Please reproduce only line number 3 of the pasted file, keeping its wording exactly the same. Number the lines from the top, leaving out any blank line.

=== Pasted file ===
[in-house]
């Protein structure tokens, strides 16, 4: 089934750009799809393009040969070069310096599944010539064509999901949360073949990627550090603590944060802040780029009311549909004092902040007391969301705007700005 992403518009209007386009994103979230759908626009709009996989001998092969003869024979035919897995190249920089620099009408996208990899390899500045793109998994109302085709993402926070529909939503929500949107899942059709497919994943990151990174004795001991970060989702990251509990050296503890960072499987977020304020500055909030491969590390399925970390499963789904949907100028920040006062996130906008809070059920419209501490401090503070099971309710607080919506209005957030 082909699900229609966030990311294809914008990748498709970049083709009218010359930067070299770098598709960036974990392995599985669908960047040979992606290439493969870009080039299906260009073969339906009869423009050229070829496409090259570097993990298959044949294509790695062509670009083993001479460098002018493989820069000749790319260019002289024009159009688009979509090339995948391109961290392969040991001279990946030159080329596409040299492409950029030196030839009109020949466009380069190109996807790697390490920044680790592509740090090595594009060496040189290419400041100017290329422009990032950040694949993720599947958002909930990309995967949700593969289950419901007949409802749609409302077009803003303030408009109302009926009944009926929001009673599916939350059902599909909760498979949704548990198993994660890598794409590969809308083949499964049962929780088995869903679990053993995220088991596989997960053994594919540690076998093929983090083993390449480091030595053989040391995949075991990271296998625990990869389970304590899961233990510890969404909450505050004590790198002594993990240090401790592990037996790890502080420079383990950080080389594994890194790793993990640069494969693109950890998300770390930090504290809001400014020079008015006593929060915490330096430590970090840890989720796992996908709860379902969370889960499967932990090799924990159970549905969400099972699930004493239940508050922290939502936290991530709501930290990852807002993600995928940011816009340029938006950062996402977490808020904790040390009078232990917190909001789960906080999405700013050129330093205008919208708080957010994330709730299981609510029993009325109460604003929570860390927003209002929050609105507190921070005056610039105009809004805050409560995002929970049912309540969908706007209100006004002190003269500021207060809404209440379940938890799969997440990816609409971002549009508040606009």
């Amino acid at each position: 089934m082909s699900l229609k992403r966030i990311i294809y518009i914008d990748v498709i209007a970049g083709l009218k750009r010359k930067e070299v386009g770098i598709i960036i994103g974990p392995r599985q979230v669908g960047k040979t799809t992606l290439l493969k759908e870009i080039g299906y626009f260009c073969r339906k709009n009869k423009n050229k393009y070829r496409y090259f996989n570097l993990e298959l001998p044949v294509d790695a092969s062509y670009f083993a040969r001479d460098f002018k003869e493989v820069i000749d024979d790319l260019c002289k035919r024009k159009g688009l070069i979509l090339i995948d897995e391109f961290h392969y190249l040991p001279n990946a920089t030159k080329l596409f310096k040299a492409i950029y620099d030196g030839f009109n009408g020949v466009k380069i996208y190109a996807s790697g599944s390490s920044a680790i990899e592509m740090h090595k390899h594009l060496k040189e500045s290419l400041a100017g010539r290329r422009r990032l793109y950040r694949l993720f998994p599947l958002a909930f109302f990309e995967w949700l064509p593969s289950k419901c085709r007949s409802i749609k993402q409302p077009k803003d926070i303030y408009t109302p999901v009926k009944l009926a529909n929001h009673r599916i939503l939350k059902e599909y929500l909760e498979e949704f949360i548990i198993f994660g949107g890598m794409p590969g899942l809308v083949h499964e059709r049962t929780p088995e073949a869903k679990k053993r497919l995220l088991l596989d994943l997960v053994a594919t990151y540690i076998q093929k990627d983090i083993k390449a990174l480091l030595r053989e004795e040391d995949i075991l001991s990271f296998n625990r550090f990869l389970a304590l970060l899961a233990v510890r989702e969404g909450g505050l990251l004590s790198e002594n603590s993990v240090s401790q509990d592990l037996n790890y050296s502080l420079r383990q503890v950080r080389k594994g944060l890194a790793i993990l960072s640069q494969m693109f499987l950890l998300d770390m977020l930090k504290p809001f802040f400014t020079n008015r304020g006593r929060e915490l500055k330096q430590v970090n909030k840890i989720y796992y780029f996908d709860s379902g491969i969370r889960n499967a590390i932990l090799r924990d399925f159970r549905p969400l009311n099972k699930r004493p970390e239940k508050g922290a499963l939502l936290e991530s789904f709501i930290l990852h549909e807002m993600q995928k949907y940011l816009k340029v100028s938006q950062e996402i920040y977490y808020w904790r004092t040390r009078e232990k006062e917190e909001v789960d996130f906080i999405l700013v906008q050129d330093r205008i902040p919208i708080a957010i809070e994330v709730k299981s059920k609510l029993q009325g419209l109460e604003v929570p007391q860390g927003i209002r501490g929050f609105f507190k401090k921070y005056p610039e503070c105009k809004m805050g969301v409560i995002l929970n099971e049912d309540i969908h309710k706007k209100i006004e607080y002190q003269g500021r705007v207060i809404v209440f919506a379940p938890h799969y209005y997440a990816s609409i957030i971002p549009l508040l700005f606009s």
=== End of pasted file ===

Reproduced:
């Amino acid at each position: 089934m082909s699900l229609k992403r966030i990311i294809y518009i914008d990748v498709i209007a970049g083709l009218k750009r010359k930067e070299v386009g770098i598709i960036i994103g974990p392995r599985q979230v669908g960047k040979t799809t992606l290439l493969k759908e870009i080039g299906y626009f260009c073969r339906k709009n009869k423009n050229k393009y070829r496409y090259f996989n570097l993990e298959l001998p044949v294509d790695a092969s062509y670009f083993a040969r001479d460098f002018k003869e493989v820069i000749d024979d790319l260019c002289k035919r024009k159009g688009l070069i979509l090339i995948d897995e391109f961290h392969y190249l040991p001279n990946a920089t030159k080329l596409f310096k040299a492409i950029y620099d030196g030839f009109n009408g020949v466009k380069i996208y190109a996807s790697g599944s390490s920044a680790i990899e592509m740090h090595k390899h594009l060496k040189e500045s290419l400041a100017g010539r290329r422009r990032l793109y950040r694949l993720f998994p599947l958002a909930f109302f990309e995967w949700l064509p593969s289950k419901c085709r007949s409802i749609k993402q409302p077009k803003d926070i303030y408009t109302p999901v009926k009944l009926a529909n929001h009673r599916i939503l939350k059902e599909y929500l909760e498979e949704f949360i548990i198993f994660g949107g890598m794409p590969g899942l809308v083949h499964e059709r049962t929780p088995e073949a869903k679990k053993r497919l995220l088991l596989d994943l997960v053994a594919t990151y540690i076998q093929k990627d983090i083993k390449a990174l480091l030595r053989e004795e040391d995949i075991l001991s990271f296998n625990r550090f990869l389970a304590l970060l899961a233990v510890r989702e969404g909450g505050l990251l004590s790198e002594n603590s993990v240090s401790q509990d592990l037996n790890y050296s502080l420079r383990q503890v950080r080389k594994g944060l890194a790793i993990l960072s640069q494969m693109f499987l950890l998300d770390m977020l930090k504290p809001f802040f400014t020079n008015r304020g006593r929060e915490l500055k330096q430590v970090n909030k840890i989720y796992y780029f996908d709860s379902g491969i969370r889960n499967a590390i932990l090799r924990d399925f159970r549905p969400l009311n099972k699930r004493p970390e239940k508050g922290a499963l939502l936290e991530s789904f709501i930290l990852h549909e807002m993600q995928k949907y940011l816009k340029v100028s938006q950062e996402i920040y977490y808020w904790r004092t040390r009078e232990k006062e917190e909001v789960d996130f906080i999405l700013v906008q050129d330093r205008i902040p919208i708080a957010i809070e994330v709730k299981s059920k609510l029993q009325g419209l109460e604003v929570p007391q860390g927003i209002r501490g929050f609105f507190k401090k921070y005056p610039e503070c105009k809004m805050g969301v409560i995002l929970n099971e049912d309540i969908h309710k706007k209100i006004e607080y002190q003269g500021r705007v207060i809404v209440f919506a379940p938890h799969y209005y997440a990816s609409i957030i971002p549009l508040l700005f606009s």